Monday, January 28, 2013

Dyamic Constants. Of the automatic kind

A quickie one -- sometimes we need named constants -
just like "True" and "False" are in Python  - and we'd like they to behave
like named constants - not just a  variable pointing to an int.

So, if the constant you want has an integer value, something that behaves like
Python's True and False is easily achievable with:


class Constant(int):
    def __new__(cls, name, value=0):
        return int.__new__(cls, value)
    def __init__(self, name, value):
        self.name = name
    def __repr__(self):
        return self.name
    __str__ = __repr__

And there you are:
>>> RED = Constant("RED", 0)
>>> RED
RED
>>> RED + 1
1
>>> print RED
RED
Then ...we stumble on the DRY principle. The constant is nice, but the call for its creation requires its name as a string, and we have to associate the resulting object with a variable with the same name. It is a problem faced by "collections.namedtuple", and ORM's all around the Galaxy.

 We could make the code in the Constant class to inject the constant name in the caller frame, yes. But that is ugly, as it kills the "explicit is better than implicit" principle, and would break static code analysis tools everywhere - one can't have code that fiddles with the calling frames and don't feel too hackish for production code anyway:
from inspect import currentframe

class Constant(int):
    def __new__(cls, name, value=0):
        return int.__new__(cls, value)
    def __init__(self, name, value):
        self.name = name
        currentframe().f_back.f_locals[name] = self
    def __repr__(self):
        return self.name
    __str__ = __repr__

And now one can do:
>>> Constant("GREEN", 1)
GREEN
>>> GREEN
GREEN
>>> print (GREEN, GREEN + 0)
GREEN 1
No more WET stuff. But unsactisfactory, nonetheless... Then you think on the ridle: what is that can inject clean names in the current namespace? Assignment statements, also some statements like "for", "with", "except" and so on....but also the "import" statement! T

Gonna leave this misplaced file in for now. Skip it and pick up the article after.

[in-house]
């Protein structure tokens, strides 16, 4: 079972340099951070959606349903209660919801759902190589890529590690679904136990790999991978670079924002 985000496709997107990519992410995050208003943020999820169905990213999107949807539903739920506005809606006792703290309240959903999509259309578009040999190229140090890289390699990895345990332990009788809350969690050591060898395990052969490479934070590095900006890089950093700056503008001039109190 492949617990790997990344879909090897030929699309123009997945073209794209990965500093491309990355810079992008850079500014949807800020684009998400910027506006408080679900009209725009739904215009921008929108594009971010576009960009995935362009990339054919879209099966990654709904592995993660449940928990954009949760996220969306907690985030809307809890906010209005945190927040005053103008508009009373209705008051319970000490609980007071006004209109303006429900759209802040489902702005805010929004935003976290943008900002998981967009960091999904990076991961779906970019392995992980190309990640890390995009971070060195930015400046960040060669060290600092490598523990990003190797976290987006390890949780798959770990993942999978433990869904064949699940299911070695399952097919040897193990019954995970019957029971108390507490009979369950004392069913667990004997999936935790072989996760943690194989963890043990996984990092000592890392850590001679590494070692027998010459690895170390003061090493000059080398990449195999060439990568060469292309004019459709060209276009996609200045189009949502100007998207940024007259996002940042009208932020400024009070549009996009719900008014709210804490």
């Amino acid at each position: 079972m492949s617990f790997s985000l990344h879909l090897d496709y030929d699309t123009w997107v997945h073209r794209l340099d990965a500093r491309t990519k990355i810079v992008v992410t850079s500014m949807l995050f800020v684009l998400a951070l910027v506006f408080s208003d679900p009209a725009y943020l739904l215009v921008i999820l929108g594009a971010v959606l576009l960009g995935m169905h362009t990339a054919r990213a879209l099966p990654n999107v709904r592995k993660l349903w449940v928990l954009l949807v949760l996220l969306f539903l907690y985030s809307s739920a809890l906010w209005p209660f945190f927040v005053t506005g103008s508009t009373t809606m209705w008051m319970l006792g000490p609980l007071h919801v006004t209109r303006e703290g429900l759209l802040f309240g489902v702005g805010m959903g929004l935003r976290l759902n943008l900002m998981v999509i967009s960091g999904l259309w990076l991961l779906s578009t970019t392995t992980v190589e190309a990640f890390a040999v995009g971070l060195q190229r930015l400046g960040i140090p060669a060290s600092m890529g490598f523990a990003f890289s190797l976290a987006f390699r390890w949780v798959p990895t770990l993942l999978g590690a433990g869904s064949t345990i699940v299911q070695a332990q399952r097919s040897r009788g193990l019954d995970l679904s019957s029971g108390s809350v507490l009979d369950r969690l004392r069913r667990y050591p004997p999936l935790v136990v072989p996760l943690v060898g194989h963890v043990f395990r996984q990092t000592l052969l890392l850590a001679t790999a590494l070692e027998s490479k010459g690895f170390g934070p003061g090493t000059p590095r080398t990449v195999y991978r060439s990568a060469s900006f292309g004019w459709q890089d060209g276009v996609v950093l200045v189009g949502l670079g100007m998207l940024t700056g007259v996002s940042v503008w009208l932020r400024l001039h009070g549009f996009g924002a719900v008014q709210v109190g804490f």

here it is -- if we can get our constants to be authomaticaly created when they are imported into the current module -- there is a drawback, the import semantics does not allow one to assign values to the names being imported.

A pity - but arbitrary constants would still work when only the name as a value is important. With you, the all new, all magic....DYNAMIC AUTO CONSTANTS


import sys

class Constant(int):
    def __new__(cls, name, value=0):
        return int.__new__(cls, value)
    def __init__(self, name, value):
        self.name = name
    def __repr__(self):
        return self.name
    __str__ = __repr__


class _ConstantFactory(object):
    counter = 0
    Constant = globals()["Constant"]
    def __init__(self):
        self.counter = 0
        self._all_constants = {}
    def __getattr__(self, name):
        cls = self.__class__
        if name in self._all_constants:
            return self._all_constants[name]
        const = cls.Constant(name, self.counter)
        self.counter += 1
        self._all_constants[name] = const
        return const

sys.modules[__name__] = _ConstantFactory()
So, this code as a not-so-well-behaved module, replaces itself in sys.modules with an instance of the _ConstantFactory class .... an almost ordinary class - but which will produce a new Constant object each time an attribute is retrueved from it - and..guess what "from <module> import name1, name2" does?

>>> from ConstantFactory import RED, GREEN, BLUE
>>> RED
RED
>>> GREEN + BLUE
5
>>> print RED, GREEN, BLUE
RED GREEN BLUE

There you are: no writing names twice, no names magic appearing in the module name-space, no declarations needed.

3 comments:

  1. the only problem is that the constant integer isnt really constant, because it depends of the import order.

    :-(

    ReplyDelete
  2. This is just a quick hack - I got to this post because I am thinking on gettign to something really usable. BTW, I learned the import order is not the one typed when you have multiple names on the import ...from ...

    ReplyDelete
  3. I think that in "serious" code, the only sane way to go to avoid repeating yourself is to explicitly pass "globals()" as an argument to the constant creation.

    ReplyDelete